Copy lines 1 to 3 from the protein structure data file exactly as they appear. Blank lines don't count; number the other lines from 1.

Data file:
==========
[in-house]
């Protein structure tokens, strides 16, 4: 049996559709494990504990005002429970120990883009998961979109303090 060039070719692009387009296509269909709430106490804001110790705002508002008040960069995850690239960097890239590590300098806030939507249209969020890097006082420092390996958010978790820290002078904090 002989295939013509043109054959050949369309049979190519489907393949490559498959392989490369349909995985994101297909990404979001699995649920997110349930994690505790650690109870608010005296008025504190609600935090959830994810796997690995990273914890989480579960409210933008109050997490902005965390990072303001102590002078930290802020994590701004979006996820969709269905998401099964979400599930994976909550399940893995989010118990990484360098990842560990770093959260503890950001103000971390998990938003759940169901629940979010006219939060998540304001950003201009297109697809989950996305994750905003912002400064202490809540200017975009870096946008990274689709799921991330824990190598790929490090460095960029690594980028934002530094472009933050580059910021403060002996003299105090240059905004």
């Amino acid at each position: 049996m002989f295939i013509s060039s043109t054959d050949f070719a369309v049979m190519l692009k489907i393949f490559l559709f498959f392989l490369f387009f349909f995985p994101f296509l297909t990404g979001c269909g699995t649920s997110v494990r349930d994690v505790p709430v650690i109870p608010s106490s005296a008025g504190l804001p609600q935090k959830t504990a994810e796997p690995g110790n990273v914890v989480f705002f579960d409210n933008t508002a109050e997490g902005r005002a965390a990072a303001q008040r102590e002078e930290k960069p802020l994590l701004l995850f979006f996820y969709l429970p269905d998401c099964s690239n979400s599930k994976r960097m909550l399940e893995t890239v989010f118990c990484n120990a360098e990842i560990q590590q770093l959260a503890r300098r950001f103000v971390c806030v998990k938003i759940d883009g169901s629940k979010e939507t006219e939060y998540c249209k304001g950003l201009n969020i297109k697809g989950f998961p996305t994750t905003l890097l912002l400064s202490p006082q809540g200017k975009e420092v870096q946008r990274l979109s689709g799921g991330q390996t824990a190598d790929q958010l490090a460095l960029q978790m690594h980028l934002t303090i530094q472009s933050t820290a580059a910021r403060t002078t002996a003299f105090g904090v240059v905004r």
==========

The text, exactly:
[in-house]
């Protein structure tokens, strides 16, 4: 049996559709494990504990005002429970120990883009998961979109303090 060039070719692009387009296509269909709430106490804001110790705002508002008040960069995850690239960097890239590590300098806030939507249209969020890097006082420092390996958010978790820290002078904090 002989295939013509043109054959050949369309049979190519489907393949490559498959392989490369349909995985994101297909990404979001699995649920997110349930994690505790650690109870608010005296008025504190609600935090959830994810796997690995990273914890989480579960409210933008109050997490902005965390990072303001102590002078930290802020994590701004979006996820969709269905998401099964979400599930994976909550399940893995989010118990990484360098990842560990770093959260503890950001103000971390998990938003759940169901629940979010006219939060998540304001950003201009297109697809989950996305994750905003912002400064202490809540200017975009870096946008990274689709799921991330824990190598790929490090460095960029690594980028934002530094472009933050580059910021403060002996003299105090240059905004």
């Amino acid at each position: 049996m002989f295939i013509s060039s043109t054959d050949f070719a369309v049979m190519l692009k489907i393949f490559l559709f498959f392989l490369f387009f349909f995985p994101f296509l297909t990404g979001c269909g699995t649920s997110v494990r349930d994690v505790p709430v650690i109870p608010s106490s005296a008025g504190l804001p609600q935090k959830t504990a994810e796997p690995g110790n990273v914890v989480f705002f579960d409210n933008t508002a109050e997490g902005r005002a965390a990072a303001q008040r102590e002078e930290k960069p802020l994590l701004l995850f979006f996820y969709l429970p269905d998401c099964s690239n979400s599930k994976r960097m909550l399940e893995t890239v989010f118990c990484n120990a360098e990842i560990q590590q770093l959260a503890r300098r950001f103000v971390c806030v998990k938003i759940d883009g169901s629940k979010e939507t006219e939060y998540c249209k304001g950003l201009n969020i297109k697809g989950f998961p996305t994750t905003l890097l912002l400064s202490p006082q809540g200017k975009e420092v870096q946008r990274l979109s689709g799921g991330q390996t824990a190598d790929q958010l490090a460095l960029q978790m690594h980028l934002t303090i530094q472009s933050t820290a580059a910021r403060t002078t002996a003299f105090g904090v240059v905004r």